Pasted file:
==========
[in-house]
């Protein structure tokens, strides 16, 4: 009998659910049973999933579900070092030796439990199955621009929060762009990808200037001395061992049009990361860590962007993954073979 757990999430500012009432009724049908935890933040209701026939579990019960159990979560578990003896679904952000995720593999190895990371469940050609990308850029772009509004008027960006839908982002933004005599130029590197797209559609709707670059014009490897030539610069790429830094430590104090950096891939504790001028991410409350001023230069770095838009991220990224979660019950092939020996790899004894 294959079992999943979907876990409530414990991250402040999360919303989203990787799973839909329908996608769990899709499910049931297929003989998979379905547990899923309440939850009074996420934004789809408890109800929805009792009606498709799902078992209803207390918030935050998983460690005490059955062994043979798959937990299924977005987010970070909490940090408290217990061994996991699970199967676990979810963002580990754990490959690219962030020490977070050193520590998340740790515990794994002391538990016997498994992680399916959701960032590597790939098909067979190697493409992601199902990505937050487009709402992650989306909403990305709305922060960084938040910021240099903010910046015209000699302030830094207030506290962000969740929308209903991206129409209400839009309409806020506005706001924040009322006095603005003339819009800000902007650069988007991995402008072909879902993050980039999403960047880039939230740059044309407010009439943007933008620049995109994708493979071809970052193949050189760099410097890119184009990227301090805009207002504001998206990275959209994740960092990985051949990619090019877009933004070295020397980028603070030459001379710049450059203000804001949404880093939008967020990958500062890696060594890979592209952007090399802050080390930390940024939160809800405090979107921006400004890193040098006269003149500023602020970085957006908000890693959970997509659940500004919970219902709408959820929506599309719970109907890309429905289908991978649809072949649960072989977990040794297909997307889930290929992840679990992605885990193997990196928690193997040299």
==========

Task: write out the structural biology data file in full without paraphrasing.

[in-house]
């Protein structure tokens, strides 16, 4: 009998659910049973999933579900070092030796439990199955621009929060762009990808200037001395061992049009990361860590962007993954073979 757990999430500012009432009724049908935890933040209701026939579990019960159990979560578990003896679904952000995720593999190895990371469940050609990308850029772009509004008027960006839908982002933004005599130029590197797209559609709707670059014009490897030539610069790429830094430590104090950096891939504790001028991410409350001023230069770095838009991220990224979660019950092939020996790899004894 294959079992999943979907876990409530414990991250402040999360919303989203990787799973839909329908996608769990899709499910049931297929003989998979379905547990899923309440939850009074996420934004789809408890109800929805009792009606498709799902078992209803207390918030935050998983460690005490059955062994043979798959937990299924977005987010970070909490940090408290217990061994996991699970199967676990979810963002580990754990490959690219962030020490977070050193520590998340740790515990794994002391538990016997498994992680399916959701960032590597790939098909067979190697493409992601199902990505937050487009709402992650989306909403990305709305922060960084938040910021240099903010910046015209000699302030830094207030506290962000969740929308209903991206129409209400839009309409806020506005706001924040009322006095603005003339819009800000902007650069988007991995402008072909879902993050980039999403960047880039939230740059044309407010009439943007933008620049995109994708493979071809970052193949050189760099410097890119184009990227301090805009207002504001998206990275959209994740960092990985051949990619090019877009933004070295020397980028603070030459001379710049450059203000804001949404880093939008967020990958500062890696060594890979592209952007090399802050080390930390940024939160809800405090979107921006400004890193040098006269003149500023602020970085957006908000890693959970997509659940500004919970219902709408959820929506599309719970109907890309429905289908991978649809072949649960072989977990040794297909997307889930290929992840679990992605885990193997990196928690193997040299």